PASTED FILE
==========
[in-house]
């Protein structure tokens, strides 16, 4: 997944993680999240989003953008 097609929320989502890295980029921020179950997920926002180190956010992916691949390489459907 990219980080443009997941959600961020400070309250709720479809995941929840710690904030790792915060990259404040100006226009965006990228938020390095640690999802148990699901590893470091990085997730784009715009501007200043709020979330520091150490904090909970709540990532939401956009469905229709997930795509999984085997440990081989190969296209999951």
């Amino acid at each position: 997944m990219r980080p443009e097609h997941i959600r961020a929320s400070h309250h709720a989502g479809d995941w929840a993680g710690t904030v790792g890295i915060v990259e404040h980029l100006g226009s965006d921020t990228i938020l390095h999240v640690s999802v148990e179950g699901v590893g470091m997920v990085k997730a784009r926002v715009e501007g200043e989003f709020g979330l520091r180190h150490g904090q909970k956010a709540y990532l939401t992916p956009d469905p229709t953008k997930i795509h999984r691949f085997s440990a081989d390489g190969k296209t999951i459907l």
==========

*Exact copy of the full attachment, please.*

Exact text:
[in-house]
């Protein structure tokens, strides 16, 4: 997944993680999240989003953008 097609929320989502890295980029921020179950997920926002180190956010992916691949390489459907 990219980080443009997941959600961020400070309250709720479809995941929840710690904030790792915060990259404040100006226009965006990228938020390095640690999802148990699901590893470091990085997730784009715009501007200043709020979330520091150490904090909970709540990532939401956009469905229709997930795509999984085997440990081989190969296209999951």
């Amino acid at each position: 997944m990219r980080p443009e097609h997941i959600r961020a929320s400070h309250h709720a989502g479809d995941w929840a993680g710690t904030v790792g890295i915060v990259e404040h980029l100006g226009s965006d921020t990228i938020l390095h999240v640690s999802v148990e179950g699901v590893g470091m997920v990085k997730a784009r926002v715009e501007g200043e989003f709020g979330l520091r180190h150490g904090q909970k956010a709540y990532l939401t992916p956009d469905p229709t953008k997930i795509h999984r691949f085997s440990a081989d390489g190969k296209t999951i459907l």